Supplementary Material for: Clinical Approach to Sodium Homeostasis Disorders in Children with Pituitary-Suprasellar Tumors
2019-09-17T12:34:33Z (GMT) by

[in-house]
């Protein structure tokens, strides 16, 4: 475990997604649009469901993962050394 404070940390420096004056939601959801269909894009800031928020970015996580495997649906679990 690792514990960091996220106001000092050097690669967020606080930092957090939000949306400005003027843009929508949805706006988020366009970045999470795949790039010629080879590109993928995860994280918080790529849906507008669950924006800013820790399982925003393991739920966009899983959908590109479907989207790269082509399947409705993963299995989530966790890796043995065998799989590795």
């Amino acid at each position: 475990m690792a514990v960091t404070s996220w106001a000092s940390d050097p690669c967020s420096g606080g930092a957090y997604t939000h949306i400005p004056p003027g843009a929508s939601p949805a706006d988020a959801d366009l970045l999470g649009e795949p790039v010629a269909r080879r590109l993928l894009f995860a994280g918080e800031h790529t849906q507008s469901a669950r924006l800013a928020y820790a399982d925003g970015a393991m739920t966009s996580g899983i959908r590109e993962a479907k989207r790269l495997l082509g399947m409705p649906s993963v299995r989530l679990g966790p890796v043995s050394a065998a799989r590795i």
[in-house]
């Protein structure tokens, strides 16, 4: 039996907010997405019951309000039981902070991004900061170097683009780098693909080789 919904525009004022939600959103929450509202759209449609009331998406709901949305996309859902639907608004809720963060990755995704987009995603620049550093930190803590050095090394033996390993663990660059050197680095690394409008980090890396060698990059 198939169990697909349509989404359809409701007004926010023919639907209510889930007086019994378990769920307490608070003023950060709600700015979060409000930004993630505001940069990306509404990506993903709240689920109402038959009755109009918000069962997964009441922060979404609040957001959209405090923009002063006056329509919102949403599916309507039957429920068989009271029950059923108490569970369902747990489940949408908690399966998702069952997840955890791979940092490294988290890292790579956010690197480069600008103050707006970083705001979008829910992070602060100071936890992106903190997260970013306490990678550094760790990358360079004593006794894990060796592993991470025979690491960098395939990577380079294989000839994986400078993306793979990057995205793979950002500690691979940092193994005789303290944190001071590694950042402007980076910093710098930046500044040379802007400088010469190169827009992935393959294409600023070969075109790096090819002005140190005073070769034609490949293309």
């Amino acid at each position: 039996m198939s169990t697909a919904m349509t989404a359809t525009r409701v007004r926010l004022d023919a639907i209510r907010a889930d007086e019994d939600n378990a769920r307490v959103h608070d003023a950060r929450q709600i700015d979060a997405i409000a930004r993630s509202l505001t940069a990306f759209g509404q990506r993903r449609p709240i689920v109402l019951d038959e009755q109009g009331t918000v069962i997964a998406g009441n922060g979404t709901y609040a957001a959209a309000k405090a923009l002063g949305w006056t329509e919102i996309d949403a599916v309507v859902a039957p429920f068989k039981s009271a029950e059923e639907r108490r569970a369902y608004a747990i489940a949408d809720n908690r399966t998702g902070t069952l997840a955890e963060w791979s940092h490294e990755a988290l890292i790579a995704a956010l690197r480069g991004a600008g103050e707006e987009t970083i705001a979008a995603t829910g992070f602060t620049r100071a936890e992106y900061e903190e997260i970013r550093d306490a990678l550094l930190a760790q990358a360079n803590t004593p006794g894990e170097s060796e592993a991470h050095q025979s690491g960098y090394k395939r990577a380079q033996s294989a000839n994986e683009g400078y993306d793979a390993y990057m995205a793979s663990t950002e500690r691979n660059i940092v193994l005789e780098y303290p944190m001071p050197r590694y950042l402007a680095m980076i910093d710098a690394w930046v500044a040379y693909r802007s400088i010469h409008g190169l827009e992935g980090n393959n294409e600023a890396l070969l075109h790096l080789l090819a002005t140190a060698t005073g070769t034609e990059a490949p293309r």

Children with pituitary-suprasellar tumors are at high risk of developing sodium metabolism disorders since the tumoral mass itself or surgical and medical treatment can damage AVP release circuits. Additional risk factors are represented by the use of hypotonic fluids, the young age, total parenteral nutrition, and obstructive hydrocephalus secondary to tumor pathology. The most frequent hyponatremic disorders related to AVP in these patients are the syndrome of inappropriate ADH secretion and the cerebral/renal salt wasting syndrome, while hypernatremic conditions include central diabetes insipidus (CDI) and adipsic CDI. The main challenge in the management of these patients is to promptly distinguish the AVP release disorder at the base of the sodium imbalance and treat it correctly by avoiding rapid sodium fluctuations. These disorders can coexist or follow each other in a few hours or days; therefore, careful clinical and biochemical monitoring is necessary, especially during surgery, the use of chemotherapeutic agents, or radiotherapy. This monitoring should be performed by experienced healthcare professionals and should be multidisciplinary, including pediatric endocrinologists, neurosurgeons, and oncologists since maintaining sodium homeostasis also plays a prognostic role in terms of disease survival, therapeutic response, hospitalization rate, and mortality. In this review, we analyze the management of sodium homeostasis disorders in children with pituitary-suprasellar tumors and discuss the main challenges in the diagnosis and treatment of these conditions based on literature data and over 30 years of clinical experience at our Department of Pediatric Endocrinology.